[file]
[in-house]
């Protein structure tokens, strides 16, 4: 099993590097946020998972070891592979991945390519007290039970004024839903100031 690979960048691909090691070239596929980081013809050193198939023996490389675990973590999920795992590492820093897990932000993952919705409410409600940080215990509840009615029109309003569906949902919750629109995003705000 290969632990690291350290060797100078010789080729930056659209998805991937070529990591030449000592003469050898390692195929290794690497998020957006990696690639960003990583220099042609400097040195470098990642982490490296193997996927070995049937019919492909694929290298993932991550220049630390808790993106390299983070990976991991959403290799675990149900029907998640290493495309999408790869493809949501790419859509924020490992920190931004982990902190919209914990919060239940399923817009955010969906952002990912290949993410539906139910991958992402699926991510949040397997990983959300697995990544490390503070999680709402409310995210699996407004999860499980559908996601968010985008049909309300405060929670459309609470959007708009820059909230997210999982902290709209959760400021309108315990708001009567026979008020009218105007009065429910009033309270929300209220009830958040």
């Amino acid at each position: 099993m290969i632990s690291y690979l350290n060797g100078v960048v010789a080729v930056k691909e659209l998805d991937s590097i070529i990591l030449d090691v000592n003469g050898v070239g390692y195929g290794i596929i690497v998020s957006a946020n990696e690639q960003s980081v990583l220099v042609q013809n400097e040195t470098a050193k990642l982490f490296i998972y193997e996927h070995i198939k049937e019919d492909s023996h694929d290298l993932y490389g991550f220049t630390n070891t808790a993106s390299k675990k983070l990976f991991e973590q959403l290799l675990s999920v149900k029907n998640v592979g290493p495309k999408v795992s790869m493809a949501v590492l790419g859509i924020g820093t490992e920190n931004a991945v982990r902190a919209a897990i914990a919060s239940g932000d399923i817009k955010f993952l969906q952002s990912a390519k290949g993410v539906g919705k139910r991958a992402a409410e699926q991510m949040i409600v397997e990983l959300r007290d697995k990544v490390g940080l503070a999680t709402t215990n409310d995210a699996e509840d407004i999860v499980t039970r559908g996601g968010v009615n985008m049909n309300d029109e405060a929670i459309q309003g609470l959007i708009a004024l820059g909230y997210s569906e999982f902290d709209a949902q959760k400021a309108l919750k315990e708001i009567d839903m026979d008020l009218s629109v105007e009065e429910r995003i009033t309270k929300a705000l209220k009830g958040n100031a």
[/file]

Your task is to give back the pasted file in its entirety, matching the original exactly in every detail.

[in-house]
């Protein structure tokens, strides 16, 4: 099993590097946020998972070891592979991945390519007290039970004024839903100031 690979960048691909090691070239596929980081013809050193198939023996490389675990973590999920795992590492820093897990932000993952919705409410409600940080215990509840009615029109309003569906949902919750629109995003705000 290969632990690291350290060797100078010789080729930056659209998805991937070529990591030449000592003469050898390692195929290794690497998020957006990696690639960003990583220099042609400097040195470098990642982490490296193997996927070995049937019919492909694929290298993932991550220049630390808790993106390299983070990976991991959403290799675990149900029907998640290493495309999408790869493809949501790419859509924020490992920190931004982990902190919209914990919060239940399923817009955010969906952002990912290949993410539906139910991958992402699926991510949040397997990983959300697995990544490390503070999680709402409310995210699996407004999860499980559908996601968010985008049909309300405060929670459309609470959007708009820059909230997210999982902290709209959760400021309108315990708001009567026979008020009218105007009065429910009033309270929300209220009830958040």
């Amino acid at each position: 099993m290969i632990s690291y690979l350290n060797g100078v960048v010789a080729v930056k691909e659209l998805d991937s590097i070529i990591l030449d090691v000592n003469g050898v070239g390692y195929g290794i596929i690497v998020s957006a946020n990696e690639q960003s980081v990583l220099v042609q013809n400097e040195t470098a050193k990642l982490f490296i998972y193997e996927h070995i198939k049937e019919d492909s023996h694929d290298l993932y490389g991550f220049t630390n070891t808790a993106s390299k675990k983070l990976f991991e973590q959403l290799l675990s999920v149900k029907n998640v592979g290493p495309k999408v795992s790869m493809a949501v590492l790419g859509i924020g820093t490992e920190n931004a991945v982990r902190a919209a897990i914990a919060s239940g932000d399923i817009k955010f993952l969906q952002s990912a390519k290949g993410v539906g919705k139910r991958a992402a409410e699926q991510m949040i409600v397997e990983l959300r007290d697995k990544v490390g940080l503070a999680t709402t215990n409310d995210a699996e509840d407004i999860v499980t039970r559908g996601g968010v009615n985008m049909n309300d029109e405060a929670i459309q309003g609470l959007i708009a004024l820059g909230y997210s569906e999982f902290d709209a949902q959760k400021a309108l919750k315990e708001i009567d839903m026979d008020l009218s629109v105007e009065e429910r995003i009033t309270k929300a705000l209220k009830g958040n100031a």